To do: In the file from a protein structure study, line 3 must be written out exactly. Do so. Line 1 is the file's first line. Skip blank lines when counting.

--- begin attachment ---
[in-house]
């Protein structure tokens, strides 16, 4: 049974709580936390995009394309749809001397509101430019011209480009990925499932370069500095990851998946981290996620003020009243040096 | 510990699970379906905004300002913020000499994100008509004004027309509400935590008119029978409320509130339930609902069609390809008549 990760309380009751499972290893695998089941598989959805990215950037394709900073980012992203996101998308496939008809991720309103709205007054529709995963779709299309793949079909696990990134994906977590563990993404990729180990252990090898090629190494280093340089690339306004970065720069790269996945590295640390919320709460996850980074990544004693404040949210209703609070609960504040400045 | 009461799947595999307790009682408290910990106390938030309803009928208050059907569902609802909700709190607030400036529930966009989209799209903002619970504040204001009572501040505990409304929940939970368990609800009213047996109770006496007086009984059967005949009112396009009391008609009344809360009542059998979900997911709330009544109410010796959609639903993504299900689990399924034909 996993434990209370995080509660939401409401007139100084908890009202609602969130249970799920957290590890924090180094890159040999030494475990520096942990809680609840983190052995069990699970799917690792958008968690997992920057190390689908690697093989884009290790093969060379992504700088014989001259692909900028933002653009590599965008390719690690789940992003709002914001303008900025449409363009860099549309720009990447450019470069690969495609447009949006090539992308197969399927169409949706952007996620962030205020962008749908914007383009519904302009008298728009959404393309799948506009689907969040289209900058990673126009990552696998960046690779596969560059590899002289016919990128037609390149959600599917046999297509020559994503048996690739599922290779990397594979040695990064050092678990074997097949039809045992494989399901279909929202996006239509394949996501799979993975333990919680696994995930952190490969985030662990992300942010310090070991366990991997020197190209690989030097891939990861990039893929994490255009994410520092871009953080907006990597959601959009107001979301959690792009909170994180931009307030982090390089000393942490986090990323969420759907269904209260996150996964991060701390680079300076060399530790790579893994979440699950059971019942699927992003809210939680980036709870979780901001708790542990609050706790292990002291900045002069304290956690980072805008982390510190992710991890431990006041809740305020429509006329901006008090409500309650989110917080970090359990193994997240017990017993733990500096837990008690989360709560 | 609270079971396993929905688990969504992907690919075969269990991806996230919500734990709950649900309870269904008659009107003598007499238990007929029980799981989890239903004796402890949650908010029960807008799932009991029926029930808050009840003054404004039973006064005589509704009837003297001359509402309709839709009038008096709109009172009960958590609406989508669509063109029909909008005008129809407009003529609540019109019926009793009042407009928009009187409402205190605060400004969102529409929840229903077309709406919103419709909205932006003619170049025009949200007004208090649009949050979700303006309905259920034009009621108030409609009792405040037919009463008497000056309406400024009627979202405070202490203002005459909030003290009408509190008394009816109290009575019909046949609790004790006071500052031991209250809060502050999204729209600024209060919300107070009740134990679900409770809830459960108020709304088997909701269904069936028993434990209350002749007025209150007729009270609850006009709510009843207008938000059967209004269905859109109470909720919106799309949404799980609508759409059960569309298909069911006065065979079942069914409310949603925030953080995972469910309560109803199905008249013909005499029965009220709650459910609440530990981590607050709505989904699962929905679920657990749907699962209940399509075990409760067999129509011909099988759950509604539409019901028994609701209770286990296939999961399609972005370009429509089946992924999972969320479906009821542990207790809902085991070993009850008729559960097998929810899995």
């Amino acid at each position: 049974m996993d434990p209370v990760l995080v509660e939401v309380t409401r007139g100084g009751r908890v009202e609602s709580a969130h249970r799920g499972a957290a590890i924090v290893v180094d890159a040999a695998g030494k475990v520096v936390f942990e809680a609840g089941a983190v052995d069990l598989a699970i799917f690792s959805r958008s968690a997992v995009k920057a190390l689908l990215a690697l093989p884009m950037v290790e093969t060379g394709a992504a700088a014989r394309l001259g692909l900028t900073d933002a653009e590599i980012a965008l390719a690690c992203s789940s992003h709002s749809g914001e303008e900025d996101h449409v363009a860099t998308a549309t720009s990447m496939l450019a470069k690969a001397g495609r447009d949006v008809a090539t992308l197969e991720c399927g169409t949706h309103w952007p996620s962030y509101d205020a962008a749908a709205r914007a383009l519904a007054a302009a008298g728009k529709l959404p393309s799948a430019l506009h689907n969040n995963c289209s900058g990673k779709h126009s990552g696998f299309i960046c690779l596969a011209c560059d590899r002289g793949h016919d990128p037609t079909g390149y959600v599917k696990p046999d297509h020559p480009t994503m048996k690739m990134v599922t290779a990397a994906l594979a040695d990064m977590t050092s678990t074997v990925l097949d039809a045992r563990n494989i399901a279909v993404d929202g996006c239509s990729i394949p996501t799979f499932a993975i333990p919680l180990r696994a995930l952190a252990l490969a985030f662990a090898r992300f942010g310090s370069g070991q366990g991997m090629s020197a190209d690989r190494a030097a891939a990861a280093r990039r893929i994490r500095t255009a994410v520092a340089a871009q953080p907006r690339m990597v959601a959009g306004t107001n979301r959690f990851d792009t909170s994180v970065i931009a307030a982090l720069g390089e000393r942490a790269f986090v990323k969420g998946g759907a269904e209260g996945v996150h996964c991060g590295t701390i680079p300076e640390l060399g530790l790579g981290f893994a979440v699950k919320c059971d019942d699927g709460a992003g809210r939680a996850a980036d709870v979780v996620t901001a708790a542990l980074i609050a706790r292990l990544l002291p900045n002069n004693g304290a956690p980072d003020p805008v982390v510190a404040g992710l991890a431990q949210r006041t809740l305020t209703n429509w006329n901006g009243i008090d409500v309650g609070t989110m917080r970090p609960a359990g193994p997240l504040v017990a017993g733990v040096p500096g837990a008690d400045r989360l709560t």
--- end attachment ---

């Amino acid at each position: 049974m996993d434990p209370v990760l995080v509660e939401v309380t409401r007139g100084g009751r908890v009202e609602s709580a969130h249970r799920g499972a957290a590890i924090v290893v180094d890159a040999a695998g030494k475990v520096v936390f942990e809680a609840g089941a983190v052995d069990l598989a699970i799917f690792s959805r958008s968690a997992v995009k920057a190390l689908l990215a690697l093989p884009m950037v290790e093969t060379g394709a992504a700088a014989r394309l001259g692909l900028t900073d933002a653009e590599i980012a965008l390719a690690c992203s789940s992003h709002s749809g914001e303008e900025d996101h449409v363009a860099t998308a549309t720009s990447m496939l450019a470069k690969a001397g495609r447009d949006v008809a090539t992308l197969e991720c399927g169409t949706h309103w952007p996620s962030y509101d205020a962008a749908a709205r914007a383009l519904a007054a302009a008298g728009k529709l959404p393309s799948a430019l506009h689907n969040n995963c289209s900058g990673k779709h126009s990552g696998f299309i960046c690779l596969a011209c560059d590899r002289g793949h016919d990128p037609t079909g390149y959600v599917k696990p046999d297509h020559p480009t994503m048996k690739m990134v599922t290779a990397a994906l594979a040695d990064m977590t050092s678990t074997v990925l097949d039809a045992r563990n494989i399901a279909v993404d929202g996006c239509s990729i394949p996501t799979f499932a993975i333990p919680l180990r696994a995930l952190a252990l490969a985030f662990a090898r992300f942010g310090s370069g070991q366990g991997m090629s020197a190209d690989r190494a030097a891939a990861a280093r990039r893929i994490r500095t255009a994410v520092a340089a871009q953080p907006r690339m990597v959601a959009g306004t107001n979301r959690f990851d792009t909170s994180v970065i931009a307030a982090l720069g390089e000393r942490a790269f986090v990323k969420g998946g759907a269904e209260g996945v996150h996964c991060g590295t701390i680079p300076e640390l060399g530790l790579g981290f893994a979440v699950k919320c059971d019942d699927g709460a992003g809210r939680a996850a980036d709870v979780v996620t901001a708790a542990l980074i609050a706790r292990l990544l002291p900045n002069n004693g304290a956690p980072d003020p805008v982390v510190a404040g992710l991890a431990q949210r006041t809740l305020t209703n429509w006329n901006g009243i008090d409500v309650g609070t989110m917080r970090p609960a359990g193994p997240l504040v017990a017993g733990v040096p500096g837990a008690d400045r989360l709560t």